Sunday, November 28, 2010

Hardhat unions in trouble as major developers want them to take cuts

Unionized construction workers are looking at more pay cuts if they want work.
By Adam Lisberg 
Happy holidays, hardhats. Life may look a lot different this time next year.

A convulsion is looming in New York's ailing construction industry.

Major developers say they won't start building again without significant cuts in their labor costs, with work-rule, benefit and wage savings of 20% or more.

Nonunion contractors are improving their skills and making inroads in the tall Manhattan buildings that have been union-built since the beginning of time.

Meanwhile, union hardhats looking at 20% unemployment or more in their trades have grudgingly accepted work-rule changes and wage freezes on a project-by-project basis - but they're balking at signing onto permanent changes.

Talks have moved along fitfully and recently broke off until after the holidays, but the real battle will come by summer.

Thirty construction unions have contracts that expire by June 30, 2011. When they do, the reverberations could shake New York to its core.

Contractors could reach new deals. Or unions could walk off the job and paralyze construction sites. Or developers could bring nonunion workers onto high-profile midtown jobs and brace themselves for the consequences.

Construction insiders, speaking privately, make grim jokes about violence on job sites and security guards for real estate executives.

Much of what developers want involves work-rule changes, like staggering start times and lunch hours, standardizing holidays and starting the time clock when workers reach the construction floor instead of the front gate.

"Right now, both sides are basically posturing and getting ready for those negotiations," said Louis Coletti, president of the Building Trades Employers' Association, which represents union contractors.
Louis Coletti

"We hope they'll begin early, but I think it's going to be a real seminal point in the history of the industry. What we need is permanent change."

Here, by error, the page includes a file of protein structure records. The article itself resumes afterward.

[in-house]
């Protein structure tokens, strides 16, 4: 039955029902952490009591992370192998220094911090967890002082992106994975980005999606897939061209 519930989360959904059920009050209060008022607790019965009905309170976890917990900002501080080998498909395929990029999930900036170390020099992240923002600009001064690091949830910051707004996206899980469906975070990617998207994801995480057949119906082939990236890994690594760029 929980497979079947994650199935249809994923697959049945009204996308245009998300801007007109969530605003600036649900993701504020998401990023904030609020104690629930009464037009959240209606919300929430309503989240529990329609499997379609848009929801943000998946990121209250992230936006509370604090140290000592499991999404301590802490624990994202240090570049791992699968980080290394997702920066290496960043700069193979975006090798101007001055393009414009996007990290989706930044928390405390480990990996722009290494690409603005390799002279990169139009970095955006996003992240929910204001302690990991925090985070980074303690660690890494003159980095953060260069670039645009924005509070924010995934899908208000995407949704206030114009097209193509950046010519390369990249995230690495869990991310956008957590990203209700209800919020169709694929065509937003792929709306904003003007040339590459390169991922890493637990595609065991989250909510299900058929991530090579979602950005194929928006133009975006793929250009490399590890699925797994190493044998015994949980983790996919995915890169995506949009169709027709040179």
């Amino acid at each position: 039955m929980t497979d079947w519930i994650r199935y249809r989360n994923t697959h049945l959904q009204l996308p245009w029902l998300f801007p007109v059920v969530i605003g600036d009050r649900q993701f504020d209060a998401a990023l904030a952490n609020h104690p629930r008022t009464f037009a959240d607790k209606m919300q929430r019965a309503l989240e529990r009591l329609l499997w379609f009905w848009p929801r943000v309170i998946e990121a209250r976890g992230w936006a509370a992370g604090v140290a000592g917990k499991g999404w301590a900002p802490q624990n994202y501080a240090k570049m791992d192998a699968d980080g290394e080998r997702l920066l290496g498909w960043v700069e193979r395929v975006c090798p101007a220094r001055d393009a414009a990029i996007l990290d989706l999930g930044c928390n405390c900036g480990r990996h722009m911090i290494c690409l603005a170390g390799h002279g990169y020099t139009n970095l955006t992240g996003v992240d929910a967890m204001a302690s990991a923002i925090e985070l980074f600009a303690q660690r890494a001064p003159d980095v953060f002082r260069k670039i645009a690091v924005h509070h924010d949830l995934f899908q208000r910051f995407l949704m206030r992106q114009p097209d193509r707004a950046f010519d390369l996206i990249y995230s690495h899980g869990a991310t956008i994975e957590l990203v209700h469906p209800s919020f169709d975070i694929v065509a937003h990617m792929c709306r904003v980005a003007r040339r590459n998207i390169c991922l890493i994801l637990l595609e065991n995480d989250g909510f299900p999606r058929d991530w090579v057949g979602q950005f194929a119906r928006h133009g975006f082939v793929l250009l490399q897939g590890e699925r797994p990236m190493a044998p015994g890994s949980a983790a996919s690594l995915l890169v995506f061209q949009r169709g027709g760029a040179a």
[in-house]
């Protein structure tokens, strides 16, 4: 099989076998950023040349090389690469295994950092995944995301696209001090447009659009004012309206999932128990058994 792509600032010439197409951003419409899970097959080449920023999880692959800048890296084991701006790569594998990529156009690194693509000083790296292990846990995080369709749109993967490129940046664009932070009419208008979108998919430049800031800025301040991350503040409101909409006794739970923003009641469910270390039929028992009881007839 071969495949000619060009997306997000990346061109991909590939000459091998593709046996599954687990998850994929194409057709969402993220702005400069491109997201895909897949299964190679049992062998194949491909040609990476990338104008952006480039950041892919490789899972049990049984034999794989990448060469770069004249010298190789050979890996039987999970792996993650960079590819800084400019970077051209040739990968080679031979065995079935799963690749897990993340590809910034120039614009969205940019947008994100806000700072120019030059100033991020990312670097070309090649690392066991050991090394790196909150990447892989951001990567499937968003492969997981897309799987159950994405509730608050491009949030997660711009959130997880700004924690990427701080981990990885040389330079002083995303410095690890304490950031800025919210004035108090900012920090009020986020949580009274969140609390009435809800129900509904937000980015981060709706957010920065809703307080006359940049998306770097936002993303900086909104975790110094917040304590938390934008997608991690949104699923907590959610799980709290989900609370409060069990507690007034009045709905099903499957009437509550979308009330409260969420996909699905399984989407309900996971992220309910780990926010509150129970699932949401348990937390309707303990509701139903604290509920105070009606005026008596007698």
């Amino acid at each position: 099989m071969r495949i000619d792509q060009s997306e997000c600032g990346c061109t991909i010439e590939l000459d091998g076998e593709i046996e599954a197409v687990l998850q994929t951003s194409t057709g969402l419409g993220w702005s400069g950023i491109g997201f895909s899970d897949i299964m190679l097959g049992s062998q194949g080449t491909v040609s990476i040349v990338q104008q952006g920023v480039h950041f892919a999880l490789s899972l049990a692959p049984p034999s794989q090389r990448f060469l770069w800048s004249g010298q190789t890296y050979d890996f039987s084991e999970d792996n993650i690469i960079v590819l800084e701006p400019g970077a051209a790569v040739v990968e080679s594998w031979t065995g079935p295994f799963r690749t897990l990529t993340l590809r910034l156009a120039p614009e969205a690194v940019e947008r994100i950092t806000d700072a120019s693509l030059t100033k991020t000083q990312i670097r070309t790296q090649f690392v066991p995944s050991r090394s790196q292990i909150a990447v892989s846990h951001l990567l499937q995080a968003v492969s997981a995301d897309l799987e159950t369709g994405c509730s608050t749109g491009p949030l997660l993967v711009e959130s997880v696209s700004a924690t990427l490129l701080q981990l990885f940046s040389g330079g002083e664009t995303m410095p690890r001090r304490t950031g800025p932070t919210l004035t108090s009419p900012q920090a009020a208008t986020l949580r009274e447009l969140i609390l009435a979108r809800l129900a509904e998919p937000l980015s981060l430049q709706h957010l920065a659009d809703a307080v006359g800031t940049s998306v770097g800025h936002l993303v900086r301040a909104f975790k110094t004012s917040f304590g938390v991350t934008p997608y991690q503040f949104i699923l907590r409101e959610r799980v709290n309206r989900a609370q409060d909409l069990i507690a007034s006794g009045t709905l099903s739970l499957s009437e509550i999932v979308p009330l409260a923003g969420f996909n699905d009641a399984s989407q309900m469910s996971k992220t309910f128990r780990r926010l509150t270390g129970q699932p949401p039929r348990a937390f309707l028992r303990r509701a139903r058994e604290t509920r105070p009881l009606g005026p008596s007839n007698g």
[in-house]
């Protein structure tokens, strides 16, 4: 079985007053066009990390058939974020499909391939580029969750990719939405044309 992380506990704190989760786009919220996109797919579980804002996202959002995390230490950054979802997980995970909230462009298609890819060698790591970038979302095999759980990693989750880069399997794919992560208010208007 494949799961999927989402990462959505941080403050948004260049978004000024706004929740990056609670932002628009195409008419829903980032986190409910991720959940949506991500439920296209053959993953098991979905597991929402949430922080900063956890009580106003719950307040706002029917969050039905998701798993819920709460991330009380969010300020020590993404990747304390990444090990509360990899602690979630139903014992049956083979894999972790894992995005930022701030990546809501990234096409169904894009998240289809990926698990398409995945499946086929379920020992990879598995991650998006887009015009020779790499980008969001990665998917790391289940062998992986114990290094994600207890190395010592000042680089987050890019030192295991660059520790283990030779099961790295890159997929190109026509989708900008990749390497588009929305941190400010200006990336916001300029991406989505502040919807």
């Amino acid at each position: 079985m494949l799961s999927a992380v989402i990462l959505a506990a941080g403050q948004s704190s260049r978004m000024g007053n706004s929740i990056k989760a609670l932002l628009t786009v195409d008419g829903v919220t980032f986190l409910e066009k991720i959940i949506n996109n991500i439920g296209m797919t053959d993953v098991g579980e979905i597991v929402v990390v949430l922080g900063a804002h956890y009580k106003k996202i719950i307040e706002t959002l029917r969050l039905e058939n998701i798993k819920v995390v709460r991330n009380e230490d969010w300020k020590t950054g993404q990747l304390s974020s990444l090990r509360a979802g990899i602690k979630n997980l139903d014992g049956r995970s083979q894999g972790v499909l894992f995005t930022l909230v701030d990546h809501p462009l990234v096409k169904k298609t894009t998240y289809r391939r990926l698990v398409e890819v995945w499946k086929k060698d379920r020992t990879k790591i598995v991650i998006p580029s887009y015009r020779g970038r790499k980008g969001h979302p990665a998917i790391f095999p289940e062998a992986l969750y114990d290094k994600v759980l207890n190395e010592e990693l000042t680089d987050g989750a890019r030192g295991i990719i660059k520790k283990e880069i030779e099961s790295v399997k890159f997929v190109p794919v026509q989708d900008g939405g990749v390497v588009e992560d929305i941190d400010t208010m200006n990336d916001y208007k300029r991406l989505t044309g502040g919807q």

New York has always been a strong union town, where the major real estate families paid high wages in exchange for a safe, skilled and super-efficient workforce.

The building boom of the past decade brought in a flock of new developers from outside New York who didn't care about that history. If they built tall, they did it outside Manhattan.

Now, however, a rat-and-pickets display is up permanently at 10th Ave. and 23rd St., where a 13-story, nonunion tower is going up, and a 16-story, nonunion project is also rising on Orchard St. on the lower East Side.

"Owners are now looking at these options. Primarily, it goes to cost," said Gary LaBarbera, head of the Building and Construction Trades Council, which represents 100,000 workers. "Market conditions clearly impact what goes on at the bargaining table."

The biggest challenge for the unions may come from inside, though, where workers already scared for their paychecks aren't happy about permanent givebacks.

Some labor leaders have even hired a motivational speaker, Mark Breslin, to convince hardhats that the construction world is changing and they need to change, too.

"There has to be trust between union members and their leadership about the wisdom of doing these things," said the business manager of one construction union. "Members are normally skeptical because they're out there breaking their backs every day."


  1. This article is a bag of speculation and credits a bull shit argument that does not deserve crediting. WE ARE NOT THE REASON THERE IS NO WORK. THERE IS NO WORK BECAUSE BANKS ARE NOT LENDING!!!!! Wage concessions would not result in more union carpenters being hired it would result in carpenters making less money, that's all.


  3. Whatever you do dont let PUGLIESE negotiate for us.He'll sell us down the river for a round of golf !

  4. Touche, you puggy fan !

  5. Put the money in the pockets of the rich and not the hard working people. Strike Anyone???

  6. I believe that Joel Cook is correct and would like to add to his comments.
    Developers are not bulding because there is an over supply of office space, costs are high and money is scarce.
    The laws of supply and demand will dictate what happens next,
    but it does not look good for new development over the next several years. Renovation work will pick up however, but not enough to keep us all working.
    Public work happens at the will of our government, but this is done on borrowed money which falls upon our children to pay back. Not a good situation.
    The threat of pay cuts are a typical scare tactic, and 20% is just not beliveable.
    There may be some consessions, a pay freeze is more likely.
    There is still going to be pressure from non union contractors. If we cannot keep them out, we will be forced to compete with them. There are two ways to do this.
    The first way is to produce higher quality work in less time, something we are being pushed to do every day.
    The second way is the pay cut.

    Mounting a succesfull campaign against the big non union contractor appears to be the most reasonable approach to keeping the few jobs we have left and stopping a pay cut.

    John Victor Jacobson


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